When I first started blogging on The Last Drive In, I chose one of my most beloved memories, a thing of nostalgia for me, and what I consider to be one of the greatest television programs that contained not only the classic crime mystery drama, but Gothic horrors based on some of the most prolific writers of these genres back then, such as Cornell Woolrich , Robert Bloch and August Derleth.
I recently covered episodes like The Hungry Glass, The Hollow Watcher, The Grim Reaper, The Cheaters, The Incredible Doktor Markesan and Pigeons From Hell.
This time I will be blogging about a few more interesting tales such as The Ordeal of Dr Cordell starring Robert Vaughn. The Remarkable Mrs. Hawk starring Jo Van Fleet and John Carradine, The Premature Burial starring Sidney Blackmer (the piercing Roman Casstavette in Rosemary’s Baby) and Boris himself as Dr. Thorne. And finally Rose’s Last Summer starring Mary Astor since I’m on a Mary Astor kick what with working on my Aldrich series and Hush…Hush Sweet Charlotte post that’s giving me an infarction, it’s so detailed, yet I don’t know how to write any other way.
I’ll be periodically choosing other great episodes from the series,but these were the ones I thought would be really interesting to cover right now.
I am talking about Boris Karloff’s television series that ran from 1960-1962: Thriller: The Complete Series.
Also the contributions by directors like John Brahm, Ida Lupino , Herschel Daugherty, Arthur Hiller and Paul Henreid who had a unique visual perspective that created creepy landscapes and lighting that would fit the noir canon very well.Also very notable for me as a musician are the musical scores by Mort Stevens, Pete Rugolo and Jerry Goldsmith that were nothing short of stunning, evocative melodies that tore at your soul and fit the mood of each episode,adding another vivid dimension to the atmospherics.
I have written earlier about some of my favorite episodes from Boris Karloff’s anthology series Thriller, which was an unusual collection of mixed genres. The series seems to be a very popular one here at The Drive In, so I’ve decided to write about a few more that have stayed with me over time, not that I didn’t absolutely love every single episode, all 67 of them. I only wish there had been more, or that someone would discover lost episodes that were never released. I have virtually watched each episode hundreds of times, not only catching little details for the first time with each reviewing, but never do I grow tired of them. That is the sign of something timeless, and masterful. And the more time goes by, I realize even further how preeminent this body of work truly is.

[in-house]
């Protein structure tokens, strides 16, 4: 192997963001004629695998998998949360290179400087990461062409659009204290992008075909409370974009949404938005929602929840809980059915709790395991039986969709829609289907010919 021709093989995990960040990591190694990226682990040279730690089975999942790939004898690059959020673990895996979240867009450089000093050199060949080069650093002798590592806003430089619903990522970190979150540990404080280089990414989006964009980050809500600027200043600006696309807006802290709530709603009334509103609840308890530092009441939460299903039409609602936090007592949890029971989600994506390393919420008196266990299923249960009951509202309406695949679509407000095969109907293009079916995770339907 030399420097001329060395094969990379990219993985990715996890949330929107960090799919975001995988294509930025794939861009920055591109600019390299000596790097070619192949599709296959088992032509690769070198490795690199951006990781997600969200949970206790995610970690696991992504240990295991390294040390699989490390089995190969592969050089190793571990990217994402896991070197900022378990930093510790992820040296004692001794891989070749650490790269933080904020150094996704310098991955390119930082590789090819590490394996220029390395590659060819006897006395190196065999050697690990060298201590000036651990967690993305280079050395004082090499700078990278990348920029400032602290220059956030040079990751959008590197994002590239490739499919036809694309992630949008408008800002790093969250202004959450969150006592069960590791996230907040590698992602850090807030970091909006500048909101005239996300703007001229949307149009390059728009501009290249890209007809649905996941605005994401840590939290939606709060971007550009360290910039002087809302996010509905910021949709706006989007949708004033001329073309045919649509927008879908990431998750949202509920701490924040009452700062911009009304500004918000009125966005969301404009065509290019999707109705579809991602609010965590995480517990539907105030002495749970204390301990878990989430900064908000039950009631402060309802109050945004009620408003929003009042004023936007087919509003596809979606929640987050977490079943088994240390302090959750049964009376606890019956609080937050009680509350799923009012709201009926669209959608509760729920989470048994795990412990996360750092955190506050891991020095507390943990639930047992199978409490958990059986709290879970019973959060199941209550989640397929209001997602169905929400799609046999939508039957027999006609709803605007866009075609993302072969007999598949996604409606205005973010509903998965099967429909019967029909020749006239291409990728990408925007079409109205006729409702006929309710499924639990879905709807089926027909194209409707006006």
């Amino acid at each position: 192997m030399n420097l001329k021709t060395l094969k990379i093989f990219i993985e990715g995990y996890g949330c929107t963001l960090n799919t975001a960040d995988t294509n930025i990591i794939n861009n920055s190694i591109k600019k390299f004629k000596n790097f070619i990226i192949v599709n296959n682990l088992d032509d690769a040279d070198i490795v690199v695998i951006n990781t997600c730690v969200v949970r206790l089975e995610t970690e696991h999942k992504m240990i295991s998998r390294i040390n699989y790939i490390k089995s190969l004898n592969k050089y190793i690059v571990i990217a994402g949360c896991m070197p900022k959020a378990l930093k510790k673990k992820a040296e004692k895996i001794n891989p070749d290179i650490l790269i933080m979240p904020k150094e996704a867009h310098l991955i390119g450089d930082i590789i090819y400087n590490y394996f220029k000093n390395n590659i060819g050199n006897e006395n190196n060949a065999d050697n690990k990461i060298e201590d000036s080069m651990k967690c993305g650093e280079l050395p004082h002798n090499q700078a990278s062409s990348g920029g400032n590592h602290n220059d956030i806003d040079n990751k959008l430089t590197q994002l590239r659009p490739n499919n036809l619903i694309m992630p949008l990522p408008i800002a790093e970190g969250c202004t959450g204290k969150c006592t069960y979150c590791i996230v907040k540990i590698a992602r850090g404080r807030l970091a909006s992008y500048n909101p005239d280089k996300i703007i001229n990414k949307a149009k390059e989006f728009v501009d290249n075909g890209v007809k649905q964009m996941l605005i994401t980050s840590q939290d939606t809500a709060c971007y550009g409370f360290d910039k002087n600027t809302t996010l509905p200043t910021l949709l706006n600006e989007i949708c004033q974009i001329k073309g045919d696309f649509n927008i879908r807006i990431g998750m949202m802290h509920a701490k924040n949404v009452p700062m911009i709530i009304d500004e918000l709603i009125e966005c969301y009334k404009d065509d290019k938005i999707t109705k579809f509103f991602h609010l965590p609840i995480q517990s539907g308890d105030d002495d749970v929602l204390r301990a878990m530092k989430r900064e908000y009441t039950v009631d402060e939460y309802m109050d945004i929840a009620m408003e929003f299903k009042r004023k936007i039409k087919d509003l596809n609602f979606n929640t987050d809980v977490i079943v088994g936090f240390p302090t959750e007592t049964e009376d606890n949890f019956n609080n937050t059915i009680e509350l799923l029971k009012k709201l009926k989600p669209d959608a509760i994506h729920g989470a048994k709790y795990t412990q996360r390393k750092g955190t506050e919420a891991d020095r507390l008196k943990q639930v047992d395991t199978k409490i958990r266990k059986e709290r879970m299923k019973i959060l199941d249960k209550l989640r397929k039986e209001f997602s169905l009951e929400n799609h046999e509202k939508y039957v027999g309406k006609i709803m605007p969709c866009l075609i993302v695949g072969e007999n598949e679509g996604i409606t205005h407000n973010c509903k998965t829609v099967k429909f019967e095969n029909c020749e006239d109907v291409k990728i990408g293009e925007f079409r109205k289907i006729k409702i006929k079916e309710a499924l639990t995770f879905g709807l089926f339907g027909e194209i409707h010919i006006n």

I can only imagine how excited fans like me were when they finally released the box set.I cried, I am not even kidding you. I, like many other devotees, waited a very long time for them to release this masterpiece on DVD. I used to have to wait up until 3am back in the day so that I could set my VCR to record when the Sci-Fi Channel had the good sense to run the episodes. Although I’d always get hocked off that the commercials were ads with nude girls telling me to “pick up the phone” while they were sliding up and down a pole. I know that boys and men love sci-fi and horror, but news flash! girls and women actually can have an avid appreciation for all things scary, thrilling and wondrous like the marvels of science, just as much. We can have a visceral passion for action and frightmares just like anyone else. So having to endure the “babes” of late night Sci-Fi Channel commercial land was irksome. Now I can watch Boris with some undisturbed dignity and I don’t have to be told to “pick up the phone” by some bimbo jutting her tongue over her shiny lip gloss, as if that were sexy to me. I’d rather watch Marisa Mell or Barbara Steele sitting under a tree reading a book. But again I digress as by now you know I am apt to do. Forgive MonsterGirl her little occasional rants.
So anyway, not only was there unmistakable atmosphere to each of Thriller’s episodes, but the stories themselves were lensed in a unique way that was very ahead of it’s time. The actors brought a serious attitude to their characters and the plot development, and didn’t treat them as merely short pulp stories as fodder for the tv masses. This was an intelligent show, and the presence of Boris Karloff only added a charming sage fabulist narration that was like being tucked in by your remarkable grandfather who loved to tell a good spooky tale to you right before bedtime. I’ve said this plenty, I wish Boris Karloff had been my grandfather.